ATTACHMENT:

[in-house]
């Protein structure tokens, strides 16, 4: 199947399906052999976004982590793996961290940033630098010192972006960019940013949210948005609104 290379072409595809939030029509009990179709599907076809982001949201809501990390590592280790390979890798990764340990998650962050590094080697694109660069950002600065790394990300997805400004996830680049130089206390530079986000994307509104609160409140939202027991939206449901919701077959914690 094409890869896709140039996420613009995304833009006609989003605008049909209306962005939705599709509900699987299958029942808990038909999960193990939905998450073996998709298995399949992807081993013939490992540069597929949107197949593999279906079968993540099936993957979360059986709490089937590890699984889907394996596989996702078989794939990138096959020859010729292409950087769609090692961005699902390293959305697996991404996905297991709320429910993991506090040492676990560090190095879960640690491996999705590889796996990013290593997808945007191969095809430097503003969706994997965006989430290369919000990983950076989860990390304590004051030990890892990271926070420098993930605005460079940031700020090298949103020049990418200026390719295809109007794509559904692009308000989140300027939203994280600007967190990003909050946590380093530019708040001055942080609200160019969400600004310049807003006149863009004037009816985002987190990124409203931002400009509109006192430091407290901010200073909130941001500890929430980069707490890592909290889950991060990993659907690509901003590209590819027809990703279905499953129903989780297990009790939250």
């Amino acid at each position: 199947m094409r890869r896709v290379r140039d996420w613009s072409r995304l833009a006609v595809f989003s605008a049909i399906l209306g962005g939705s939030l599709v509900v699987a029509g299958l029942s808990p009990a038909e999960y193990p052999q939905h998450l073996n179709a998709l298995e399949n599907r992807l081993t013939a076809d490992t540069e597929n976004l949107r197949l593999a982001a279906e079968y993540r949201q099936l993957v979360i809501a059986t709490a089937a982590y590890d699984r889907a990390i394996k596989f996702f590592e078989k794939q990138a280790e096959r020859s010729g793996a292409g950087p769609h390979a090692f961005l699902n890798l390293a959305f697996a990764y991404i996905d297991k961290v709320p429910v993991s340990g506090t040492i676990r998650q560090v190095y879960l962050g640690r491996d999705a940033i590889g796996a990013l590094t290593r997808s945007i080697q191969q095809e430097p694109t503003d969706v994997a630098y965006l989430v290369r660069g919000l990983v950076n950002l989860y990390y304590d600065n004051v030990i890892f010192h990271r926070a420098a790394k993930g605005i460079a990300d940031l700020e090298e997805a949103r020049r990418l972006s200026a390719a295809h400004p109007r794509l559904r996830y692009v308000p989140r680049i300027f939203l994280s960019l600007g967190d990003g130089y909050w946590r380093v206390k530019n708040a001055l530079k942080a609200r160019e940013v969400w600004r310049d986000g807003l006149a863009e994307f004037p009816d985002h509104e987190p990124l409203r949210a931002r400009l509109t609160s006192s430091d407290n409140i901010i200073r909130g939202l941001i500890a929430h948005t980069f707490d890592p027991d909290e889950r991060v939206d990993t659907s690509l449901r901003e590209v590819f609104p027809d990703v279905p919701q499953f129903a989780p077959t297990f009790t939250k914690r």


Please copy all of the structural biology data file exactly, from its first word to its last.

[in-house]
């Protein structure tokens, strides 16, 4: 199947399906052999976004982590793996961290940033630098010192972006960019940013949210948005609104 290379072409595809939030029509009990179709599907076809982001949201809501990390590592280790390979890798990764340990998650962050590094080697694109660069950002600065790394990300997805400004996830680049130089206390530079986000994307509104609160409140939202027991939206449901919701077959914690 094409890869896709140039996420613009995304833009006609989003605008049909209306962005939705599709509900699987299958029942808990038909999960193990939905998450073996998709298995399949992807081993013939490992540069597929949107197949593999279906079968993540099936993957979360059986709490089937590890699984889907394996596989996702078989794939990138096959020859010729292409950087769609090692961005699902390293959305697996991404996905297991709320429910993991506090040492676990560090190095879960640690491996999705590889796996990013290593997808945007191969095809430097503003969706994997965006989430290369919000990983950076989860990390304590004051030990890892990271926070420098993930605005460079940031700020090298949103020049990418200026390719295809109007794509559904692009308000989140300027939203994280600007967190990003909050946590380093530019708040001055942080609200160019969400600004310049807003006149863009004037009816985002987190990124409203931002400009509109006192430091407290901010200073909130941001500890929430980069707490890592909290889950991060990993659907690509901003590209590819027809990703279905499953129903989780297990009790939250």
């Amino acid at each position: 199947m094409r890869r896709v290379r140039d996420w613009s072409r995304l833009a006609v595809f989003s605008a049909i399906l209306g962005g939705s939030l599709v509900v699987a029509g299958l029942s808990p009990a038909e999960y193990p052999q939905h998450l073996n179709a998709l298995e399949n599907r992807l081993t013939a076809d490992t540069e597929n976004l949107r197949l593999a982001a279906e079968y993540r949201q099936l993957v979360i809501a059986t709490a089937a982590y590890d699984r889907a990390i394996k596989f996702f590592e078989k794939q990138a280790e096959r020859s010729g793996a292409g950087p769609h390979a090692f961005l699902n890798l390293a959305f697996a990764y991404i996905d297991k961290v709320p429910v993991s340990g506090t040492i676990r998650q560090v190095y879960l962050g640690r491996d999705a940033i590889g796996a990013l590094t290593r997808s945007i080697q191969q095809e430097p694109t503003d969706v994997a630098y965006l989430v290369r660069g919000l990983v950076n950002l989860y990390y304590d600065n004051v030990i890892f010192h990271r926070a420098a790394k993930g605005i460079a990300d940031l700020e090298e997805a949103r020049r990418l972006s200026a390719a295809h400004p109007r794509l559904r996830y692009v308000p989140r680049i300027f939203l994280s960019l600007g967190d990003g130089y909050w946590r380093v206390k530019n708040a001055l530079k942080a609200r160019e940013v969400w600004r310049d986000g807003l006149a863009e994307f004037p009816d985002h509104e987190p990124l409203r949210a931002r400009l509109t609160s006192s430091d407290n409140i901010i200073r909130g939202l941001i500890a929430h948005t980069f707490d890592p027991d909290e889950r991060v939206d990993t659907s690509l449901r901003e590209v590819f609104p027809d990703v279905p919701q499953f129903a989780p077959t297990f009790t939250k914690r």